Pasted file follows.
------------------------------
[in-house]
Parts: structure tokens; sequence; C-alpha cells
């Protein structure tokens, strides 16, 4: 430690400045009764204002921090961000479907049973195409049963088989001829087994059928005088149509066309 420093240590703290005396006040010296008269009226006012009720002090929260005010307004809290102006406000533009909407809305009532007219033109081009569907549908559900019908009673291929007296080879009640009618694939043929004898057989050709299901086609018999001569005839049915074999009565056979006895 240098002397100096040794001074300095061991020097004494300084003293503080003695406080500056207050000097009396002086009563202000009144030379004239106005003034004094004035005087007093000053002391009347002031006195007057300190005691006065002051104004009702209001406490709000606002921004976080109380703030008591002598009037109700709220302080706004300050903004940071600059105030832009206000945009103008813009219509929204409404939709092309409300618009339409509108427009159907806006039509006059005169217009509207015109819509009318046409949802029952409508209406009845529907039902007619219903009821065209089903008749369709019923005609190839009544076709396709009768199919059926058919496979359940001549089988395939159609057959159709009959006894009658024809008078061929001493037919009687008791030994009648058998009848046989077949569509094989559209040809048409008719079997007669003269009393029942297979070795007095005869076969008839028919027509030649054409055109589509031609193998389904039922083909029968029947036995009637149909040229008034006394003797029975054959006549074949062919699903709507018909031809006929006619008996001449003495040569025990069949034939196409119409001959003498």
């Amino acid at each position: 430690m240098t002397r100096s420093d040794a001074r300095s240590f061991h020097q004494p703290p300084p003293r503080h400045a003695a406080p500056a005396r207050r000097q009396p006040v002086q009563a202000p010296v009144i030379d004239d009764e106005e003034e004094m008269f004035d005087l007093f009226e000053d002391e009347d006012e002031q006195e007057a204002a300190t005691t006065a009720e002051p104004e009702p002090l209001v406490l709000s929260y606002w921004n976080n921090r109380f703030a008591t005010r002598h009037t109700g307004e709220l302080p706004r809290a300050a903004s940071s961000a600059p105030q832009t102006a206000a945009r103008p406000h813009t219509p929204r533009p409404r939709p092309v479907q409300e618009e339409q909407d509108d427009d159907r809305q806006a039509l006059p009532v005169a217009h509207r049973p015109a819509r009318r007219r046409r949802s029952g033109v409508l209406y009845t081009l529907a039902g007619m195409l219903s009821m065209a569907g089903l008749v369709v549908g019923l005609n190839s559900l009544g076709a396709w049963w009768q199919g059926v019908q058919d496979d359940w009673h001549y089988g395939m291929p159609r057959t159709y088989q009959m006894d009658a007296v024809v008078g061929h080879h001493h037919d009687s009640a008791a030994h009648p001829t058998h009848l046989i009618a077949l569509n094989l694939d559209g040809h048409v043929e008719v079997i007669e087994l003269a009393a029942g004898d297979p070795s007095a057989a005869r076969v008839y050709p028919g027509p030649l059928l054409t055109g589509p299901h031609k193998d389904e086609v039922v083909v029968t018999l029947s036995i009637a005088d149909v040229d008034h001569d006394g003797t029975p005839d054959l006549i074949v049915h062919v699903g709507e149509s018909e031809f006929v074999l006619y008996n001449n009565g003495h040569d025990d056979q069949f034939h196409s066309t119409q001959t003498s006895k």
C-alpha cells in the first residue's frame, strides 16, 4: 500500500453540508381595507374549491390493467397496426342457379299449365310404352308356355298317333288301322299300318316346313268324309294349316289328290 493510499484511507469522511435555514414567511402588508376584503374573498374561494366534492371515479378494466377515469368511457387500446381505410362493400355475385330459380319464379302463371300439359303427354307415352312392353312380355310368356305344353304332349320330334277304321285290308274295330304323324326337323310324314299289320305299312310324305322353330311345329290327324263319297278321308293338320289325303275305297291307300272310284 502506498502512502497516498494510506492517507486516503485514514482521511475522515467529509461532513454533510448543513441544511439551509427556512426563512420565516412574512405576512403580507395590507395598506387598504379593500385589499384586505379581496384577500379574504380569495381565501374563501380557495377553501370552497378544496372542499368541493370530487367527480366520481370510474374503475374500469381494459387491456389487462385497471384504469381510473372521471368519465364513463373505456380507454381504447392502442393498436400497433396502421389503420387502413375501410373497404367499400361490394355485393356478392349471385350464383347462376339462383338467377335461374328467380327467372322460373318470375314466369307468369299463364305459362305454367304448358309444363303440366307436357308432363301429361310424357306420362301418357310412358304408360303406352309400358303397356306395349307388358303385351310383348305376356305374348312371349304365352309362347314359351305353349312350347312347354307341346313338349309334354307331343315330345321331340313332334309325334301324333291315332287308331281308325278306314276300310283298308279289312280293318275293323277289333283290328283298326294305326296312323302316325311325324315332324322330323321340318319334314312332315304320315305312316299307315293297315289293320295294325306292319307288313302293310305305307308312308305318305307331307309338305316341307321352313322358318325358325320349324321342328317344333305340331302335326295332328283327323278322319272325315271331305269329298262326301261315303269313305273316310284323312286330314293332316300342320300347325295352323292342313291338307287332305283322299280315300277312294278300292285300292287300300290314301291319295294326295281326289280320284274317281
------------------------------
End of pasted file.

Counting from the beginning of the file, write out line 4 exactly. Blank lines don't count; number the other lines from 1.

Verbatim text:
């Amino acid at each position: 430690m240098t002397r100096s420093d040794a001074r300095s240590f061991h020097q004494p703290p300084p003293r503080h400045a003695a406080p500056a005396r207050r000097q009396p006040v002086q009563a202000p010296v009144i030379d004239d009764e106005e003034e004094m008269f004035d005087l007093f009226e000053d002391e009347d006012e002031q006195e007057a204002a300190t005691t006065a009720e002051p104004e009702p002090l209001v406490l709000s929260y606002w921004n976080n921090r109380f703030a008591t005010r002598h009037t109700g307004e709220l302080p706004r809290a300050a903004s940071s961000a600059p105030q832009t102006a206000a945009r103008p406000h813009t219509p929204r533009p409404r939709p092309v479907q409300e618009e339409q909407d509108d427009d159907r809305q806006a039509l006059p009532v005169a217009h509207r049973p015109a819509r009318r007219r046409r949802s029952g033109v409508l209406y009845t081009l529907a039902g007619m195409l219903s009821m065209a569907g089903l008749v369709v549908g019923l005609n190839s559900l009544g076709a396709w049963w009768q199919g059926v019908q058919d496979d359940w009673h001549y089988g395939m291929p159609r057959t159709y088989q009959m006894d009658a007296v024809v008078g061929h080879h001493h037919d009687s009640a008791a030994h009648p001829t058998h009848l046989i009618a077949l569509n094989l694939d559209g040809h048409v043929e008719v079997i007669e087994l003269a009393a029942g004898d297979p070795s007095a057989a005869r076969v008839y050709p028919g027509p030649l059928l054409t055109g589509p299901h031609k193998d389904e086609v039922v083909v029968t018999l029947s036995i009637a005088d149909v040229d008034h001569d006394g003797t029975p005839d054959l006549i074949v049915h062919v699903g709507e149509s018909e031809f006929v074999l006619y008996n001449n009565g003495h040569d025990d056979q069949f034939h196409s066309t119409q001959t003498s006895k």